Monday, February 22, 2010

The tape-delayed game in the Internet era

Yesterday, I indulged in a little bit of tomfoolery that managed to evoke some nostalgia and simultaneously remind me of the brave new world of cricket watching.

As folks on the East Coast know, the India-South Africa one-day internationals start at 4AM in the morning and run till noon (approximately). This is not a bad time on the weekends (well, not the 4AM start, but if you stagger out of bed at a reasonably early time, you can catch a bit of the end of the first innings and then watch all of the second). Well, I got the early part down and caught the end of the Indian batting. And a little bit of the South African batting.

But then, duty called. I had 'work' to do (don't ask, its a long story). I would have to leave at 10 AM and return at 1PM. When I left, South Africa had lost their third wicket (and some of their early momentum). In normal circumstances, on my return, I would have checked the scores to see what had gone down in my absence. And even with the Internet's wonderful ability to provide highlights, I would have had to wait for those to go up (they would have been available sometime Sunday evening).

But there was one more option that was now available to me. I could simply replay the video stream ( makes available the entire stream for a while after the game ). And in that case, I could simply recreate my own "tape-delay" version of the game.

So, I fired up my machine, studiously avoided looking at the final score column on the right of the screen and clicked through to the replay. I then forwarded the video stream to approximately where I had left off, and watched it from there. I had to make sure, of course, that for the next couple of hours, I didn't visit Cricinfo (or any Indian site for that matter). The ending of the game was suitable reward for such diligence on my part.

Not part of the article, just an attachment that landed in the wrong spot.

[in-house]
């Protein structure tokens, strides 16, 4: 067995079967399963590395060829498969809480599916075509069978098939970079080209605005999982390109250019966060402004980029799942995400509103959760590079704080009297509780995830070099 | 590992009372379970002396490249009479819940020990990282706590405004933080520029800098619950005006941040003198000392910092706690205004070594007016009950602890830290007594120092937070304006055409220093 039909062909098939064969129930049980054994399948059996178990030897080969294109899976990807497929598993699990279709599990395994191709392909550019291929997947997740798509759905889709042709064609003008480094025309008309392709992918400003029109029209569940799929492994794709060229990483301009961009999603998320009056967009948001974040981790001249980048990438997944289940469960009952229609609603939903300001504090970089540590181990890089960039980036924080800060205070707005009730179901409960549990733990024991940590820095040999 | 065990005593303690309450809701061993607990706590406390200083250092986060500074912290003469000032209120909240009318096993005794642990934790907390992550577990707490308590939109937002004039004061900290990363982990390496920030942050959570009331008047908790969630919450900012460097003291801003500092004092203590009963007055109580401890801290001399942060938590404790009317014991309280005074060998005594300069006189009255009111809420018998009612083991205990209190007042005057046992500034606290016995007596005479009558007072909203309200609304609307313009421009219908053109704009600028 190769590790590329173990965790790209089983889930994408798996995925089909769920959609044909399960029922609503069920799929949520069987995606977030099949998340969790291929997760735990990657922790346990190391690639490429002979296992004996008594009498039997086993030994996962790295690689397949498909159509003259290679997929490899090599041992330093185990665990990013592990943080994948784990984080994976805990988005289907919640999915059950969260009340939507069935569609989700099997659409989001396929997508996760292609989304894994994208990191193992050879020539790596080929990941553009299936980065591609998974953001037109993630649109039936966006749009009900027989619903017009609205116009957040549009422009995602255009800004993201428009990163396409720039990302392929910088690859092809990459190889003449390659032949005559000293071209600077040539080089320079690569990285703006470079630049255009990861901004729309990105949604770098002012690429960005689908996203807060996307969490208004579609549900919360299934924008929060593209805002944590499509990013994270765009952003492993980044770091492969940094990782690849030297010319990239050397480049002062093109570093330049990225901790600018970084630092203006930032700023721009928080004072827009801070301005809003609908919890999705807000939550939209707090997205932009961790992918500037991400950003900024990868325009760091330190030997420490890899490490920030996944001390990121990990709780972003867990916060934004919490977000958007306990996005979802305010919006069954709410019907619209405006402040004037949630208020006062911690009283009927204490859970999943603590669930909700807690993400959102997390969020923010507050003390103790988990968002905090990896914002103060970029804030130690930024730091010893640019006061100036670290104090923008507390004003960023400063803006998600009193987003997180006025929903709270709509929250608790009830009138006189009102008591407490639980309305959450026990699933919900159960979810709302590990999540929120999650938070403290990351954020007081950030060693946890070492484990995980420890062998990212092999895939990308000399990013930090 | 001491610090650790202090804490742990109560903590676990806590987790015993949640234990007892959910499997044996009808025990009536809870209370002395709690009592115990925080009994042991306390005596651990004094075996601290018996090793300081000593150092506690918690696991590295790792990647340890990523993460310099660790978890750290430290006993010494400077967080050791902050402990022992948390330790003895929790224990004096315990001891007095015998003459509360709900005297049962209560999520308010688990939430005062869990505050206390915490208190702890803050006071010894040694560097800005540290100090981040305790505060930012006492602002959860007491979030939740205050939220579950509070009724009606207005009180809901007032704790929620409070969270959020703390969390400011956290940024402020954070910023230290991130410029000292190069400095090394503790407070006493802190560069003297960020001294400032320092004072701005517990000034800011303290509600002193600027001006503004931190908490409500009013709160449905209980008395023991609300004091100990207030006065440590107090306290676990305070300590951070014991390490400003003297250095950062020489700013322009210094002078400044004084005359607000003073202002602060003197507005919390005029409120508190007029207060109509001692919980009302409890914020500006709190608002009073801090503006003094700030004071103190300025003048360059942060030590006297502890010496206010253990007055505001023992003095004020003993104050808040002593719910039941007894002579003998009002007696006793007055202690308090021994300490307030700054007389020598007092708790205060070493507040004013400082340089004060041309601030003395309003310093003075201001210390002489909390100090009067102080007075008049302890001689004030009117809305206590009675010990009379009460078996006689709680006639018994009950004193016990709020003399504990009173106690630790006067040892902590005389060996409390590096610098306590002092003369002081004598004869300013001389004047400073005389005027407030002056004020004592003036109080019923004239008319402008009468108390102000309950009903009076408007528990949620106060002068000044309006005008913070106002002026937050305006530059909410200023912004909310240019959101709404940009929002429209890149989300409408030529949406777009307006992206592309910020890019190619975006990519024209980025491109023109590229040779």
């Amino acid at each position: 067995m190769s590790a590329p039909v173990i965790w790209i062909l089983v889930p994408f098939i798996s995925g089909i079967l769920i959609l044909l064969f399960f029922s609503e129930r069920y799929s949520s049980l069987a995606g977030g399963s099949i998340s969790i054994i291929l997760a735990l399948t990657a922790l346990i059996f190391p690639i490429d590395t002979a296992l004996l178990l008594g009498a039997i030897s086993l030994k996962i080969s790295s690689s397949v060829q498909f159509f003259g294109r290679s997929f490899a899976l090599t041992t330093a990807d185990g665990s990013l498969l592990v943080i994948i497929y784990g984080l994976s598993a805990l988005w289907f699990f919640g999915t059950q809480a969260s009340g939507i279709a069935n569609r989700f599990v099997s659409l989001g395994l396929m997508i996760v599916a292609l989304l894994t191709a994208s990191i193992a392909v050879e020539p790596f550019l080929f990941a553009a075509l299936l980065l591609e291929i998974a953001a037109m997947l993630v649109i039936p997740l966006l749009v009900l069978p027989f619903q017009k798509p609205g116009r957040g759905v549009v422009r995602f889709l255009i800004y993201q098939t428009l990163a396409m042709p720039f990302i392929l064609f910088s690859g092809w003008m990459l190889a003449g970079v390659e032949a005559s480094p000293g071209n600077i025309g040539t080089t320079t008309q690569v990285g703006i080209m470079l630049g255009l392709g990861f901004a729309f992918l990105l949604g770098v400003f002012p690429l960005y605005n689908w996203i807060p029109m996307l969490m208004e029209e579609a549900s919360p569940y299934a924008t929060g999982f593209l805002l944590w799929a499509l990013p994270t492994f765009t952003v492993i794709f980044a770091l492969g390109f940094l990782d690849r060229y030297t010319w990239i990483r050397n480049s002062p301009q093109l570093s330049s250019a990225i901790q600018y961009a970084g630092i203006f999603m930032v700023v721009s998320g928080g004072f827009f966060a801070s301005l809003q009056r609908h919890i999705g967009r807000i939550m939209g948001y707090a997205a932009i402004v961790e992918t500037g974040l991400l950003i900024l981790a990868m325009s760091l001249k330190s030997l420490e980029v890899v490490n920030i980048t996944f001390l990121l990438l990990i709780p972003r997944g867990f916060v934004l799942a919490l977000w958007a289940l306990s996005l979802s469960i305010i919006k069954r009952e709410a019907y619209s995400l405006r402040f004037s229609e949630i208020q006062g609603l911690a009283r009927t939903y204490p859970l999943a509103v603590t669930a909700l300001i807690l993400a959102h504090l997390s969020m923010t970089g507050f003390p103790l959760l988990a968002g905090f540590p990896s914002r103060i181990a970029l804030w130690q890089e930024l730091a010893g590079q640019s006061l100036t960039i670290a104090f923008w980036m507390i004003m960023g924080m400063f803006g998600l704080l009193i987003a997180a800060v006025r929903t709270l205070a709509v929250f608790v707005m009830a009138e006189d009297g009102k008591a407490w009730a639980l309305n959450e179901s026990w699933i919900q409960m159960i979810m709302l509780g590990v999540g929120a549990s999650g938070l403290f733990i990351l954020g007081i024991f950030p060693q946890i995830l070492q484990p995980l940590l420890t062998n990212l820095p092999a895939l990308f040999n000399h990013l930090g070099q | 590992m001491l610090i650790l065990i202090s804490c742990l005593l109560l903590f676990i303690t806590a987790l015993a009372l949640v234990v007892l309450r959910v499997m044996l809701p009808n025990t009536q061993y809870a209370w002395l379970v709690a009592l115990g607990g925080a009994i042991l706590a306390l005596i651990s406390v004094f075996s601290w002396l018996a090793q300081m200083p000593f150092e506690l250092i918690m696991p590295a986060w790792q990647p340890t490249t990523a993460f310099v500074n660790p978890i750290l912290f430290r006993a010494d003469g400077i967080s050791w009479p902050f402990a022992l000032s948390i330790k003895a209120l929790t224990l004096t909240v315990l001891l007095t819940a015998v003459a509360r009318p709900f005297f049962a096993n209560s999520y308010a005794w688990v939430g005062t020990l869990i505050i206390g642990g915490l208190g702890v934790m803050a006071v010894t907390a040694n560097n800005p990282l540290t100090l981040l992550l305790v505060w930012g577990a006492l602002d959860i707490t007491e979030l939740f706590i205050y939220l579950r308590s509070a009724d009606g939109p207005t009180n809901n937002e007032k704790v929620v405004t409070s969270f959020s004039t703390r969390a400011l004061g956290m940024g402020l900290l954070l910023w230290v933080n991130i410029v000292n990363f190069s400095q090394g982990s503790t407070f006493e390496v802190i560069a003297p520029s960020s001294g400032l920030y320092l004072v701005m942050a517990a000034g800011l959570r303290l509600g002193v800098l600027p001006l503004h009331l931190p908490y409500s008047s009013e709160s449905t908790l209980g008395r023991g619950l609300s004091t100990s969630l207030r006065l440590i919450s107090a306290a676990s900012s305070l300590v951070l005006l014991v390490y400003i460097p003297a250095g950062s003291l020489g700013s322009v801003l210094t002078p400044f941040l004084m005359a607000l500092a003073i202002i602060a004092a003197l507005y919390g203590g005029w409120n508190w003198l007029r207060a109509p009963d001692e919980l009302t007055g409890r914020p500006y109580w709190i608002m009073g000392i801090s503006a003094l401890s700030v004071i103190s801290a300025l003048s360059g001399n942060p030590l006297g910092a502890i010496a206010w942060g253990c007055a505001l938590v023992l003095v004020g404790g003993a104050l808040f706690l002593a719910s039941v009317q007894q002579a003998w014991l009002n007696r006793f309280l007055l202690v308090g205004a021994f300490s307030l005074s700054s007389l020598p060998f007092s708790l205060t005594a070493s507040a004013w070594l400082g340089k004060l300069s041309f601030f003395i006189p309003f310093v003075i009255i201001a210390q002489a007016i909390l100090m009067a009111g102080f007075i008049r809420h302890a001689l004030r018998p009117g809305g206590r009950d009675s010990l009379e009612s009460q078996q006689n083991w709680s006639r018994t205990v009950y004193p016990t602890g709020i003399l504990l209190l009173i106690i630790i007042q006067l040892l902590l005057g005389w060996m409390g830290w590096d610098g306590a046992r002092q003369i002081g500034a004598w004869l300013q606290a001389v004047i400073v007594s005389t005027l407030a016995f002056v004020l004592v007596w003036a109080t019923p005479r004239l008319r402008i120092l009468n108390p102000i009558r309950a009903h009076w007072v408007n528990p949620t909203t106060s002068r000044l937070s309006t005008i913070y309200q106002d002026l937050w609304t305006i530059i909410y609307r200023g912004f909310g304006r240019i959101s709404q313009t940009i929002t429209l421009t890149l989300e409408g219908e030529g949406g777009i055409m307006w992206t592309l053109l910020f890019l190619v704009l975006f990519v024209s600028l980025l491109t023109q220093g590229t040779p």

My favorite tape-delay memories are of listening to radio commentary from the West Indies and of watching videos of the 1996 World Cup. As old-timers will remember, radio commentary from the West Indies would begin at 8 PM Indian time. It would run live till 1 AM. The post-tea session would then be taped, and played back starting at 5 AM. I would, after listening to the pre-tea sessions, sleep with a transistor next to my pillow, and on waking up, tune in again.

The illusion was perfect; how could it not be? There was no way to find out the scores and the only intervening experience had been that of sleep. It was thus that I heard the commentary for what I still consider one of the most exciting test finishes of all (albeit at India's expense): the West Indies' chase of 172 runs in 25 overs in the 1983 Kingston test. Viv Richards played, what was by his own judgment, his best innings to score 61 off 36 deliveries; Gus Logie hit a six off the first ball he faced in the second innings; Mohinder Amarnath lost the plot. When the match ended, I hooped and hollered; it was a great finish; I wanted a result; it didn't matter that India had lost to the mighty West Indies after all.

When the 1996 World Cup rolled around, I was living in Manhattan, and working in the Bronx. The day-night games began early in the morning and ended in the afternoon. So, I would set up a VCR with a tape on long-recording mode, and leave for work. My office had no internet connection (once again, don't ask, it's a long story), and so when I returned home, I was in a state of blissful ignorance. The tape of the match was waiting, full of pleasures yet to be discovered. Sadly, this is how I stumbled upon the disastrous riot in the semi-finals.

The modern tape-delay is even more flexible, I suppose. It's online and thus remotely accessible from a variety of locations. Sadly,'s interface is not the greatest and because its monopolist position in the world of cricket broadcasting it seems to feel no need to improve it, or its customer support (and the non-functional media player for Linux is a huge irritation). One can only hope that these blemishes will be removed in order to be truly realize the value of this broadcasting resource.

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Blogger Jaunty Quicksand said...

Willow TV does have the wonderful video scorecard feature that can be used to see just the dismissals or just one batsman's inning, etc.

Their customer service is actually quite receptive. They have responded to all my emails recently called me to talk to me on the phone when one concern of mine was proving to be too serious to be discussed over the Internet.

I like the low-commercial feed that that have. What a blessing to not have to be inundated by them.

6:11 PM  
Blogger Samir Chopra said...

JQ: Thats interesting. My main beef with them right now is that they have not answered my last four emails asking how I can get my media player working on my Ubuntu machine. I'm seriously considering canceling my subscription and asking for a refund.

There are plenty of things about them are actually quite unprofessional! But they have a monopoly so we get screwed.

8:30 AM  
Blogger Unknown said...

Waiting for your next blog on Sachin's double ton in the ODI ....

May be you can summarize his 20 years....

2:08 PM  

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